Melkor became at last bound to a bodily form because of the use that he made of this in his purpose to become Lord of the Incarnate, 'and of the great evils that he did in the visible body.' It is explained that some of his greatest servants became wedded to the forms of their evil deeds.

Balrogs were great servants of Melkor and likely did great evils in the body visible. Also the Moria Balrog in particular had arguably lived in its body a very long time before meeting Gandalf.

I think there is a good case for it being unable to change shape at this point (except for its cloak of Unlight of course), but in any event we appear to have different interpretations of the same text.
It appears, from reading many 'Do balrogs have wings?' and 'How big is a Balrog?'' discussions that a Balrog can change the shape of the smoke and fire that encases his body, making him appear larger and/or more threatening depending on his intent. The body itself is scarcely visible and its size seems to be anywhere from 8 feet, up to a more generally accepted 15-16 feet.
It is rarely thought, or mentioned in the text for that matter, that a Balrog could change his shape.

They took that shape when they descended, or shortly after, as did Ungoliant, but there isn't much mention of them taking different shapes after.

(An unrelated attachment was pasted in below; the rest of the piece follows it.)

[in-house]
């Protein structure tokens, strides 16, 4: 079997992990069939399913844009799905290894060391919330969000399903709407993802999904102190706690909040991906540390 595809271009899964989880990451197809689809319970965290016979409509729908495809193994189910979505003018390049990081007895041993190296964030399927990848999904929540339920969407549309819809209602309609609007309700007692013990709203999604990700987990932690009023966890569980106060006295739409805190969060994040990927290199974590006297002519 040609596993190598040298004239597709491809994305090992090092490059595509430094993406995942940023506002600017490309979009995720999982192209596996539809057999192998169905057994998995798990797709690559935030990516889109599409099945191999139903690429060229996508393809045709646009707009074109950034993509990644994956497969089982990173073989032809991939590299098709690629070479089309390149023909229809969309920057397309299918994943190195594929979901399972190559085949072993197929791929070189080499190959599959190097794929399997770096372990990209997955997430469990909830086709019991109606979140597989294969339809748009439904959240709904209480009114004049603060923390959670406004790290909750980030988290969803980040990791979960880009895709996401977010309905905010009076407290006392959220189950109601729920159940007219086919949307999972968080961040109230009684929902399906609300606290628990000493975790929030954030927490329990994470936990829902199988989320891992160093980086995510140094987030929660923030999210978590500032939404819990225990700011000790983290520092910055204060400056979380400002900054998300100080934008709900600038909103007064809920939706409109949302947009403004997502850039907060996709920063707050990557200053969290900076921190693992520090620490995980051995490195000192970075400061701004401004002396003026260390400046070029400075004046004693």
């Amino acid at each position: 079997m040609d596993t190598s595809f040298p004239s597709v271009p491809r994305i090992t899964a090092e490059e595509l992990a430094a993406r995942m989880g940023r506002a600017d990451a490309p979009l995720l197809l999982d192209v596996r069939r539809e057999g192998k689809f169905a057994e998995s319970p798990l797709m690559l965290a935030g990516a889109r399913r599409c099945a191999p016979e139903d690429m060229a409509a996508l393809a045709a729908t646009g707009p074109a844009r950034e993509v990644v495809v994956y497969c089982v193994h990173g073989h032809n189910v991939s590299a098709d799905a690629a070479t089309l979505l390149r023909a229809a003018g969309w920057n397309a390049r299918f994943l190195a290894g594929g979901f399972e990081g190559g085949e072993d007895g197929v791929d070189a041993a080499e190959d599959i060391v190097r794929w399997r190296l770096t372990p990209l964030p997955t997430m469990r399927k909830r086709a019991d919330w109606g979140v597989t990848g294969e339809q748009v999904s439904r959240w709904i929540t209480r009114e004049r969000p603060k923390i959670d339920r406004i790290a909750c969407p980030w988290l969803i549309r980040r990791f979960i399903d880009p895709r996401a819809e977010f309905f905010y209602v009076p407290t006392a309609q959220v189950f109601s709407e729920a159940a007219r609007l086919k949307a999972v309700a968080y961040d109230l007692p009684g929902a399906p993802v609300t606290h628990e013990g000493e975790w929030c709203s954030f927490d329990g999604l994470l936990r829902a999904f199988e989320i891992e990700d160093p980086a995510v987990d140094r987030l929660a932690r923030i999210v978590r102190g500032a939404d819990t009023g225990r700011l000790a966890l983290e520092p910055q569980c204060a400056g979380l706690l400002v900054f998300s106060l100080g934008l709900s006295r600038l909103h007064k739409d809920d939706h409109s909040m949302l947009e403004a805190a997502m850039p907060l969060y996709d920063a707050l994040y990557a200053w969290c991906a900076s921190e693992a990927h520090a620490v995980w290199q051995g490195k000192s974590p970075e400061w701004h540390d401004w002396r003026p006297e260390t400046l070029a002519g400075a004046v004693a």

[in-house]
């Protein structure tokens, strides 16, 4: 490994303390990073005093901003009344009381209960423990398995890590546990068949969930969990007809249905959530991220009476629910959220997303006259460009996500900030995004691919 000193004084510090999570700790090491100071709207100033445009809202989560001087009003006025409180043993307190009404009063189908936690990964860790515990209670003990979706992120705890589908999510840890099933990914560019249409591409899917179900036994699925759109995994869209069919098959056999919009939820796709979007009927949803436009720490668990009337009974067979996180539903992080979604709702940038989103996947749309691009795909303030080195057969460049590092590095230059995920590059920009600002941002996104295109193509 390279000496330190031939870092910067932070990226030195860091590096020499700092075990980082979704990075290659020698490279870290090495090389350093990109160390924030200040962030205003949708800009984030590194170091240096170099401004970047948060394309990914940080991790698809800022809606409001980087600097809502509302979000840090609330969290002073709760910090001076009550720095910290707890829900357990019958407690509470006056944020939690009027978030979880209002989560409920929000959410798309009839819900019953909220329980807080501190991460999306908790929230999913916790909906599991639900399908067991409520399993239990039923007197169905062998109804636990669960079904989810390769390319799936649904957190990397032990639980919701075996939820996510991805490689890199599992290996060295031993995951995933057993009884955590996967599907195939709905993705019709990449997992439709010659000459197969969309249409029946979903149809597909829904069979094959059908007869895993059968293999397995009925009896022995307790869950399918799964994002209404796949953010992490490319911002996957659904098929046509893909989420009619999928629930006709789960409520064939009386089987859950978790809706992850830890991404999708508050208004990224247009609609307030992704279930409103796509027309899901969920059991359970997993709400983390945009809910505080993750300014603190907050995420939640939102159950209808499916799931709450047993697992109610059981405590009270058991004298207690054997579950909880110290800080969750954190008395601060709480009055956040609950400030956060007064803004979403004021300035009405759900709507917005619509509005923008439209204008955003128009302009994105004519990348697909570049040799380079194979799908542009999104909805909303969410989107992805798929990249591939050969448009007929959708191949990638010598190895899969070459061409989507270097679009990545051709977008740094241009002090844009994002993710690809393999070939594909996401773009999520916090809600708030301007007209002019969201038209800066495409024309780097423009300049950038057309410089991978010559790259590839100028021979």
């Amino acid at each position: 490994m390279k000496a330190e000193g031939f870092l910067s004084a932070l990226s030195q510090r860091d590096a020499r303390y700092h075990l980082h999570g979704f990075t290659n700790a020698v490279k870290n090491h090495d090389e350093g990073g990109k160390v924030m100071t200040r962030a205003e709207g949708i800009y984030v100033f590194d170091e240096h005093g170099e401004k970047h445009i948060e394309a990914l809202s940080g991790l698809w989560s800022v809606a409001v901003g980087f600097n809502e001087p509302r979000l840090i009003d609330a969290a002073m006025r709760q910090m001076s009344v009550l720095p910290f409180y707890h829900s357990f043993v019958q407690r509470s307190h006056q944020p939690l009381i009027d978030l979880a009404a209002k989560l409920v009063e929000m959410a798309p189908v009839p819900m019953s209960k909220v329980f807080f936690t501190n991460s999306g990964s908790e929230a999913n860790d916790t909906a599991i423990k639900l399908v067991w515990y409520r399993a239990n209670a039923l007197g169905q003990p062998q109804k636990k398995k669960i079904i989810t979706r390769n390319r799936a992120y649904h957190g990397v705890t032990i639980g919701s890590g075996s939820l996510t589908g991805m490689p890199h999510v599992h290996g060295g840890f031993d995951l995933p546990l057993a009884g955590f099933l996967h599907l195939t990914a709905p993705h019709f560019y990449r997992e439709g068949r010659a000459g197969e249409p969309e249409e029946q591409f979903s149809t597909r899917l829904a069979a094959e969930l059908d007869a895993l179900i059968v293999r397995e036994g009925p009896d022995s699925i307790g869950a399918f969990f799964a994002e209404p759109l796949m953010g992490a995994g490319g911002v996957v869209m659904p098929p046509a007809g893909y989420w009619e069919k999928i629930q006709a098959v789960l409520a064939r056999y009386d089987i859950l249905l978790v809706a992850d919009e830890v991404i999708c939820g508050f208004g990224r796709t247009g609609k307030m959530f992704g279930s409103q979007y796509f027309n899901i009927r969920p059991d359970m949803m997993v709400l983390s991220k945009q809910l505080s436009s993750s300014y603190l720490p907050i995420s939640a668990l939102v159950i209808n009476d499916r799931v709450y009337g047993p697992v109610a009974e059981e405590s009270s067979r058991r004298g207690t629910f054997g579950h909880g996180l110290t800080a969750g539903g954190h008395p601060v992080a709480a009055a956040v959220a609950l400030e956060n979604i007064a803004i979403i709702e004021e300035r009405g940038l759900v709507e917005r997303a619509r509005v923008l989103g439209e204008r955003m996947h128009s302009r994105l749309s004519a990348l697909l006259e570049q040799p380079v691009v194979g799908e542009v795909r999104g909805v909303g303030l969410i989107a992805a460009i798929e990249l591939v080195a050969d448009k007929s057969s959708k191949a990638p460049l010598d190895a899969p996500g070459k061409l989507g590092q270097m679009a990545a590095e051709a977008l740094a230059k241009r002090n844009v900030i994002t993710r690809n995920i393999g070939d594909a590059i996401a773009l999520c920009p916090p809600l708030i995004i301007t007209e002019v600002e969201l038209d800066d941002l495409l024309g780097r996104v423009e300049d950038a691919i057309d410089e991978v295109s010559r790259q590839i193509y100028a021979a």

Yes, Balrogs in the third age are no longer able to take on another form; I doubt if they were ever true shape-shifters, but could only take on a new form when they first entered this dimension. Dragons, including Smaug (about whom this topic is supposed to center) suffered under the same limitation: once they were here, that was their form.

I cannot even bear to think of Smaug wielding that ring.
And I know this doesn't belong here, but I am too tired to find any related thread:]
Why when Bilbo used his ring, did not the Dread Dark Lord Sauron become aware of it and focus on it like he did with Frodo. Gandalf told him specifically not to put it on because then Sauron would be able to locate the ring and the bearer. I just don't understand it.
Why when Bilbo used his ring, did not the Dread Dark Lord Sauron become aware of it and focus on it like he did with Frodo. Gandalf told him specifically not to put it on because then Sauron would be able to locate the ring and the bearer. I just don't understand it.

He was then still too weak I believe Smile Smilie
He was then still too weak I believe Smile Smilie